Every bishop is called to promote unity, but an archbishop who serves as “metropolitan” receives a distinctive call to be a sign of unity over and above his ordinary duties as the bishop of a diocese. According to Pope Benedict, every bishop is called to be a sign of unity. In his diocese, the bishop’s ministry unites him with the entire Catholic community in each individual parish. Beyond his diocese, the bishop joins his diocese (the local church) with the Church of Rome and with all the other dioceses throughout the world. Most Catholics don’t realize how much of their bishop’s time and attention has to be to matters that concern the needs of the Church beyond diocesan boundaries but this is a critically important part of the bishop’s ministry.
As Archbishop Carlson says, “The role of Metropolitan is a charism. It is a gift that exists for the sake of pastoral unity among neighboring dioceses and with the Bishop of Rome.” The archbishop adds that “Christ is the real source of our unity, not the bishop. But joining others to Christ in love and in truth is what the ministry of a bishop is all about.”
When each of the 34 archbishops received his pallium, the sign of his new role as a metropolitan archbishop, Pope Benedict XVI invited him to reflect prayerfully on the meaning of this ancient symbol. “The Pallium is worn by archbishops as a symbol of their hierarchical communion with the Successor of Peter in the governance of God’s People,” the pope said. The pallium is kind of scarf that is worn over the archbishop’s chasuble (his liturgical garment). As Pope Benedict describes it, “It is made of sheepswool as a symbol of Jesus Christ, the Lamb of God who takes away the sins of the world and the Good Shepherd who keeps vigilant watch over his beloved flock.” The pallium is also said to be a symbolic yoke or burden placed over the archbishop’s shoulders as a reminder that he is called to unite others to Christ whose yoke is easy and whose burden is light.
Only the pope and metropolitan archbishops wear the pallium because they alone have a formal responsibility to promote the Church’s unity beyond diocesan boundaries. According to the Holy Father, “This vestment reminds bishops, as vicars of Christ in their local Churches, that they are called to be shepherds after the Heart of Jesus.” The Lord invites all his disciples to be one with him – as he is one with his Father and the Holy Spirit.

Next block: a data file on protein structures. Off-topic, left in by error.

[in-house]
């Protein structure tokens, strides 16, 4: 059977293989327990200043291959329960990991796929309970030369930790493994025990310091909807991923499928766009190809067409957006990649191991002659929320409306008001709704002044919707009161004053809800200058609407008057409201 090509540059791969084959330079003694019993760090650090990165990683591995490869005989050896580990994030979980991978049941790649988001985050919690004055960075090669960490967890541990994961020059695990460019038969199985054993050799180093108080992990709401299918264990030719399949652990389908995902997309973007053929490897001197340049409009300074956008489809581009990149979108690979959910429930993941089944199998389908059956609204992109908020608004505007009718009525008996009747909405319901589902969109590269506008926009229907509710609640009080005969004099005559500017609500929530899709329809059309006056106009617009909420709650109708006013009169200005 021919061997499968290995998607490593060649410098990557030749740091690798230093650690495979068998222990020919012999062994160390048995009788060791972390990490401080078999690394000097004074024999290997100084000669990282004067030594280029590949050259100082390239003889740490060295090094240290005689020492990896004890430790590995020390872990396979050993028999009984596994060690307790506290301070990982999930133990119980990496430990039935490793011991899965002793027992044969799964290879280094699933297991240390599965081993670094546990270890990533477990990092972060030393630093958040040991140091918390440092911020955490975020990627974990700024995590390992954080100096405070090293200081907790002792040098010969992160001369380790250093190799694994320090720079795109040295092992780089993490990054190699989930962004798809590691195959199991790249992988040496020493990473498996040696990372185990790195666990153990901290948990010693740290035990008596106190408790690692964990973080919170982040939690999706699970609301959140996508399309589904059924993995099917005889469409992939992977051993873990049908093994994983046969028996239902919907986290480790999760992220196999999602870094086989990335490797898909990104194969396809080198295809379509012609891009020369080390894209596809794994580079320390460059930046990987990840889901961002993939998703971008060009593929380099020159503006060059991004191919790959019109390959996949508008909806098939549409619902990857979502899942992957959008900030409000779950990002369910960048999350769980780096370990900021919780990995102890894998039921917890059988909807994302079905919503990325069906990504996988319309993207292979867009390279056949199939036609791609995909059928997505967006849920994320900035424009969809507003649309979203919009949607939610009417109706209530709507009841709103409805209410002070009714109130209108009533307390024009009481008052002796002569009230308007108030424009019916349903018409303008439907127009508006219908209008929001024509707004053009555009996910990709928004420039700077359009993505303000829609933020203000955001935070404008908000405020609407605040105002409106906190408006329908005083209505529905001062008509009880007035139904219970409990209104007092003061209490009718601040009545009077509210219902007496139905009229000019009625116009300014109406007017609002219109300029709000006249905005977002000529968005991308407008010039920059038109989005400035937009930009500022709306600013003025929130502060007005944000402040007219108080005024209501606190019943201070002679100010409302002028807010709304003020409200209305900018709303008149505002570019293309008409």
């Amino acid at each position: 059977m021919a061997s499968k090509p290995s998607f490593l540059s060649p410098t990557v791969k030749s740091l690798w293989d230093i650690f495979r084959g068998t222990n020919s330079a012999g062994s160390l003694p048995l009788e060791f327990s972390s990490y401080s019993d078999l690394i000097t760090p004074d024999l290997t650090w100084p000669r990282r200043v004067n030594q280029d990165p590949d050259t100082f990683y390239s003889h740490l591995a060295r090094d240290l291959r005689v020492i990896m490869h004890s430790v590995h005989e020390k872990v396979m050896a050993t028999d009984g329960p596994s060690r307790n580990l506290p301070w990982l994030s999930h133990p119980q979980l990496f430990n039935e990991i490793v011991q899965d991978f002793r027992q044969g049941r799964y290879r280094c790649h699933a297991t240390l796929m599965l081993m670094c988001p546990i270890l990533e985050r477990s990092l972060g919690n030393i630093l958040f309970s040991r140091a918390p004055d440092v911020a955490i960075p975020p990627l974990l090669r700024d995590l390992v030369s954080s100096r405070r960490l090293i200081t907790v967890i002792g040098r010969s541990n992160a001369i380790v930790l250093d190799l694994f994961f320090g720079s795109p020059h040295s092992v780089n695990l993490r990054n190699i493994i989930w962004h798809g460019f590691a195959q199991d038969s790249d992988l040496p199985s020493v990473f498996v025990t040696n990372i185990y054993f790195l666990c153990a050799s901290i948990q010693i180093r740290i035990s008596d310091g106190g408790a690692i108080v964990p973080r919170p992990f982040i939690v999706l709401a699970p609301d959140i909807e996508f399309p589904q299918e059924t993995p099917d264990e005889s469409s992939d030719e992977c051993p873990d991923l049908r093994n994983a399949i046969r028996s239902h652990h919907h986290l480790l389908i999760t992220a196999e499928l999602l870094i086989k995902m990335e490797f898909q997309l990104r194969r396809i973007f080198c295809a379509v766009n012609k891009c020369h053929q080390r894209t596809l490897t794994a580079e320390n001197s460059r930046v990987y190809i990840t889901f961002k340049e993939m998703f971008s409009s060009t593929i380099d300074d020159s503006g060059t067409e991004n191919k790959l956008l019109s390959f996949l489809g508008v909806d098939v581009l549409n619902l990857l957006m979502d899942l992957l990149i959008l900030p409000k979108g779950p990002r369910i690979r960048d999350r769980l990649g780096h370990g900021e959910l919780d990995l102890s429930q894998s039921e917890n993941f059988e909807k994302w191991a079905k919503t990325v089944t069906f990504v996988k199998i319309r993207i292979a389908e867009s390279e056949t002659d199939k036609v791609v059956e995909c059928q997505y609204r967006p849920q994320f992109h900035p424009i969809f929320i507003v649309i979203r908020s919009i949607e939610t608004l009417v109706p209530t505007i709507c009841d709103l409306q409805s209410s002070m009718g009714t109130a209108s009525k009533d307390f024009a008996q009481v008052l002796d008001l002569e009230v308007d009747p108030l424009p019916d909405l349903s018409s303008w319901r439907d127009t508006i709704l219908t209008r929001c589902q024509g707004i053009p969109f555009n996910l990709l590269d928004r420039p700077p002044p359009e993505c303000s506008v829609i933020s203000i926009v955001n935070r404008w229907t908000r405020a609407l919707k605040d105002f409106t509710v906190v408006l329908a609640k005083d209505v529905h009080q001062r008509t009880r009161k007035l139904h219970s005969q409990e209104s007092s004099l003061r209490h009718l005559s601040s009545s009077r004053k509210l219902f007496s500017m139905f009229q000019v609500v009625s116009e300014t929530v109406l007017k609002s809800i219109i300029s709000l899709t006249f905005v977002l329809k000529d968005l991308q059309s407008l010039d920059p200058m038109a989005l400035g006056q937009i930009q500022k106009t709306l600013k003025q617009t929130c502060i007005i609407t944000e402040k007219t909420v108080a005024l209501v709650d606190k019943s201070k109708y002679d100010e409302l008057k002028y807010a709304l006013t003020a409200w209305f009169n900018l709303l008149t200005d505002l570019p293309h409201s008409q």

As the Holy Father placed the pallium on the shoulders of each new archbishop, he imposed on them the burden of being a source of unity, and of hope, in the provinces they serve and in a global, worldwide Church that is faced with many divisions and is frequently tempted to despair. But the pope, as Vicar of Christ, also touched them with the power of Jesus, and he assured them that, if they have faith enough to preach the Gospel boldly and with love, the Lord will strengthen them with his courage and sustain them with his love.
Promoting unity in diversity. Joining others to Christ in love and in truth. Being a model of wisdom and grace with humility, humor and deep pastoral sensitivity to the needs of their people. These are the charisms that have been given to the 34 new archbishops, under the symbol of the pallium, to help them carry out their distinctive ministry as a sign of unity in his their archdioceses, in the provinces they serve, and in the Universal Church. May the grace of Christ touch their hearts and sustain them in this apostolic ministry for many years to come!
|Copyright © 2009, Daniel Conway